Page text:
Karma Khullar’s Mustache by Kristi Wientge (review)
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Reviewed by
Wientge, Kristi Karma Khullar’s Mustache. Simon, 2017 [272p]
Trade ed. ISBN 978-1-4814-7770-3 $16.99
E-book ed. ISBN 978-1-4814-7772-7 $10.99
Reviewed from galleys R Gr. 5–8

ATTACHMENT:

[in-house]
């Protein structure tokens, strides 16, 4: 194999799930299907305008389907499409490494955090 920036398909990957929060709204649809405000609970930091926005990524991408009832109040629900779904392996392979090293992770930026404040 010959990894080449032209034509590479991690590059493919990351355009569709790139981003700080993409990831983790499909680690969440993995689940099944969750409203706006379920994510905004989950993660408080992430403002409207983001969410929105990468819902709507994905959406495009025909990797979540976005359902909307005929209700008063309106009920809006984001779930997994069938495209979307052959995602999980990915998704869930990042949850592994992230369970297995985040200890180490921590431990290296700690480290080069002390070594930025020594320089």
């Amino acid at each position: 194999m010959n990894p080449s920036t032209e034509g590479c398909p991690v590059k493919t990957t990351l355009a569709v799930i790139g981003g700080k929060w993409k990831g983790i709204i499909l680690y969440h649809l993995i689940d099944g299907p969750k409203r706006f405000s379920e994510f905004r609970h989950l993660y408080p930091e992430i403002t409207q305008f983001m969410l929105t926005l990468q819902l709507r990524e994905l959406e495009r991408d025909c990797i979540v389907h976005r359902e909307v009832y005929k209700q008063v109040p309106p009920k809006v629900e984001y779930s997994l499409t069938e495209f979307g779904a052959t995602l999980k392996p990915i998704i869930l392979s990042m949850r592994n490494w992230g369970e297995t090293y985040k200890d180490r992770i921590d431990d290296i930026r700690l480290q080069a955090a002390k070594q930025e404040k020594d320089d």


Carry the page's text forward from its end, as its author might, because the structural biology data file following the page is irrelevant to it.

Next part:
Starting sixth grade is hard enough, but starting it with seventeen dark hairs sprouting on your upper lip and a new girl bent on sabotaging your relationship with your best friend makes it even harder. Karma’s half-Sikh, half-Methodist family has been through a lot of changes in the past year. Her beloved and supportive dadima (grandmother) has died, her father has lost his job, and her mother has become a dean, which means she’s at work more than at home. With Karma’s best friend, Sara, courting popularity, and the loud boys in her class calling her “’Stache Attack,” Karma feels abandoned. She’s resilient, though, so she musters her courage to take her problems into her own hands, with results that vary from the disastrous to the successful. Readers may be a bit surprised that Karma and Sara consult print magazines rather than the internet for a solution to the facial hair problem, but other details and concerns are current and recognizable. The religious and cultural elements are seamlessly woven into Karma’s ways of thinking, with her blonde mother reluctant to make her daughter self-conscious over a problem Mom never had to face. This is a smoothly realistic and heartfelt exploration of an ordinary middle-schooler with problems aplenty and just enough courage to solve them.

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